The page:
Yahoo Under Terry Semel: Towards a New Revenue Model

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Case Details:

Case Code : BSTA092
Case Length : 14 Pages
Period : 2003
Organization : Yahoo Inc.
Pub Date : 2004
Teaching Note :Not Available
Countries : Global
Industry : Computer, Internet, Information Technology

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This case study was compiled from published sources, and is intended to be used as a basis for class discussion. It is not intended to illustrate either effective or ineffective handling of a management situation. Nor is it a primary information source.

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The Slowdown

Yahoo had traditionally been heavily dependent on advertising for the bulk of its revenues. In 1999, 90% of its revenues came from advertising. The company was accustomed to exercising high bargaining power. Many analysts criticized the company for its rigid attitude and a laid back approach to striking new advertising deals. Mallet commented : "We ran Yahoo to optimize market share. I make no apologies for that." "If there was a company that didn't get it [Internet advertising], we moved on very quickly." In early 2000, Yahoo got an opportunity to buy Time Warner (later acquired by its rival America Online Inc. (AOL) for $85 billion in stock) and strengthen its content...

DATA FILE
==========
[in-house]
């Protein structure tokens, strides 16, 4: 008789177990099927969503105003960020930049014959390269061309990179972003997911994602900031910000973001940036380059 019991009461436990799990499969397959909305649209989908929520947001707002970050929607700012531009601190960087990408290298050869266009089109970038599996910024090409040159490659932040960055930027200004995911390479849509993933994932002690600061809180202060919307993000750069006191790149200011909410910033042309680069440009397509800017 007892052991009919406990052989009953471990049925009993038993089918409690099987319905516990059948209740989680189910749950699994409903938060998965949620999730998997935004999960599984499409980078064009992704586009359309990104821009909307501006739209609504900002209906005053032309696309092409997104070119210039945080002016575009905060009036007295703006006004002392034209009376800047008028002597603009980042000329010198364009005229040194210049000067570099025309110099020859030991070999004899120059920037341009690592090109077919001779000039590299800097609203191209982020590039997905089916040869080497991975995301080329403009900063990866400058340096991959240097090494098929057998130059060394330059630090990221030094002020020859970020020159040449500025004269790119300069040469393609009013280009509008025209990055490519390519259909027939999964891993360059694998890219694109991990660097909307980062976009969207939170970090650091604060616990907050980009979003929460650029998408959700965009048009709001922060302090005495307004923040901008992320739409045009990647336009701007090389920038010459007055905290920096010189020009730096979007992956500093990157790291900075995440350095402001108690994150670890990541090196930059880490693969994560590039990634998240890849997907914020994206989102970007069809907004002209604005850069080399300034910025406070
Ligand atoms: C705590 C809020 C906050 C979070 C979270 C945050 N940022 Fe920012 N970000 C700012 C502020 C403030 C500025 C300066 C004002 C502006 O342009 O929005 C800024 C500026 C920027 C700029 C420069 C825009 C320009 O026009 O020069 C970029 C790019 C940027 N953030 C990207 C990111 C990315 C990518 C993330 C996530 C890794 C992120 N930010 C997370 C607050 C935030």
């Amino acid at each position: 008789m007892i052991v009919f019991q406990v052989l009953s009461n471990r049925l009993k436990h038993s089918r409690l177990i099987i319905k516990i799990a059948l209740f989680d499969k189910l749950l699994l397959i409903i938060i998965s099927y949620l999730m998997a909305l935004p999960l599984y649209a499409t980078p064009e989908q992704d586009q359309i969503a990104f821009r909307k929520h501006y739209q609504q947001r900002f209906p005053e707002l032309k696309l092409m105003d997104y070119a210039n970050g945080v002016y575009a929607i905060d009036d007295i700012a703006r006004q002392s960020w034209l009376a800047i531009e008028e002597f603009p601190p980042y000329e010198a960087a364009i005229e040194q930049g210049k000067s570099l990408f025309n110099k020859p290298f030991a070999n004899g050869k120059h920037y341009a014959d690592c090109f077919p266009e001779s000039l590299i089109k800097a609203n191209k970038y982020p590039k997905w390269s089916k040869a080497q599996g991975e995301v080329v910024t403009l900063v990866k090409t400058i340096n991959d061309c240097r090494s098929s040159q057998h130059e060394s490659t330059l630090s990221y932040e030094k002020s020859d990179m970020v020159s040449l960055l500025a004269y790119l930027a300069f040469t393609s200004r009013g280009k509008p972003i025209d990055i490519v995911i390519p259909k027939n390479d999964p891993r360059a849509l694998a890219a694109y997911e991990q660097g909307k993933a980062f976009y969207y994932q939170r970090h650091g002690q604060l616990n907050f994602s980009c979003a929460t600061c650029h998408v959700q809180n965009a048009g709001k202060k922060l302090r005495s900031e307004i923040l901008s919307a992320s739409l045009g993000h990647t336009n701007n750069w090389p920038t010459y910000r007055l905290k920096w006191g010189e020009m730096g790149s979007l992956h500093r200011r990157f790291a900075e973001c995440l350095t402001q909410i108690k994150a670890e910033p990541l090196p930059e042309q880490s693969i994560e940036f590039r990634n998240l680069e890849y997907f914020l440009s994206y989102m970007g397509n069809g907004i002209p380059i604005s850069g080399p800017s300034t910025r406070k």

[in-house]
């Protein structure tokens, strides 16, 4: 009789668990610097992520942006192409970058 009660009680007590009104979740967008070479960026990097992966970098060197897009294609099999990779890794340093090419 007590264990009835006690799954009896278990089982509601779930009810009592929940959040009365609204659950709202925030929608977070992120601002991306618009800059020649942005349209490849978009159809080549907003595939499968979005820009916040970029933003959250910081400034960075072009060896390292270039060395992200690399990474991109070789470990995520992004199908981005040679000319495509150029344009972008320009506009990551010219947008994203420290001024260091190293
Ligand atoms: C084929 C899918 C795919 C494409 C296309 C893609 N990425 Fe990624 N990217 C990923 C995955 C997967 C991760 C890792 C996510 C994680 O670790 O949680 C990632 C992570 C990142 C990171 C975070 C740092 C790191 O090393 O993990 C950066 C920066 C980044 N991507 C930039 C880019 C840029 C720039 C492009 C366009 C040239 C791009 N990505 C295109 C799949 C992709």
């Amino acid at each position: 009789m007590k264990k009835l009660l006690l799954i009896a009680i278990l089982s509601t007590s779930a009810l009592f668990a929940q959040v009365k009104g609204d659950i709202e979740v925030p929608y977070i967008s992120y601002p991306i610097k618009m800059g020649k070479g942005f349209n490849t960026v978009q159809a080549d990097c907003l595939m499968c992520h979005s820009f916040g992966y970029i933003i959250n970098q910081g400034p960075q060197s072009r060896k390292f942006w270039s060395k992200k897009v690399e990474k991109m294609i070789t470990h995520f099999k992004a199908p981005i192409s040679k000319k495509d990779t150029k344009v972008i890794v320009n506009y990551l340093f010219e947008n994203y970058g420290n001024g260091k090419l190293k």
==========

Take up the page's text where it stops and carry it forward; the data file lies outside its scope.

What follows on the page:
Semel's Initiatives

Semel had built Warner Bros. into a movie industry heavy weight through the 1980s and 1990s. Yahoo's revenues were down by 42% in the first quarter of 2001, to $180 million. Yahoo's market cap stood at $11 billion, down 92% from its high in early 2000. The company announced its first ever layoff of about 400 employees (300 hundred more were added later). Semel realized the need for a new revenue model. Gaining employee acceptance was also a challenge, since he was replacing the well-liked Koogle...

Future Outlook

Yahoo planned to drive paid services up to 50% of revenues by 2004. It planned to strengthen its search traffic and the job listing business along with personal and premium mail offerings. An enhanced email service would offer greater storage capacity. Yahoo's Broadcast Solutions planned to offer web casting and streaming media, to attract new business clients...


Exhibit I: Yahoo: Comparison of Organization Structure
Exhibit II: Yahoo: Classification of Revenue Streams
Exhibit III: Comparison of Search Engine Marketing Strategies
Exhibit IV: Yahoo: Share of Net Revenue
Exhibit V: Yahoo: Services


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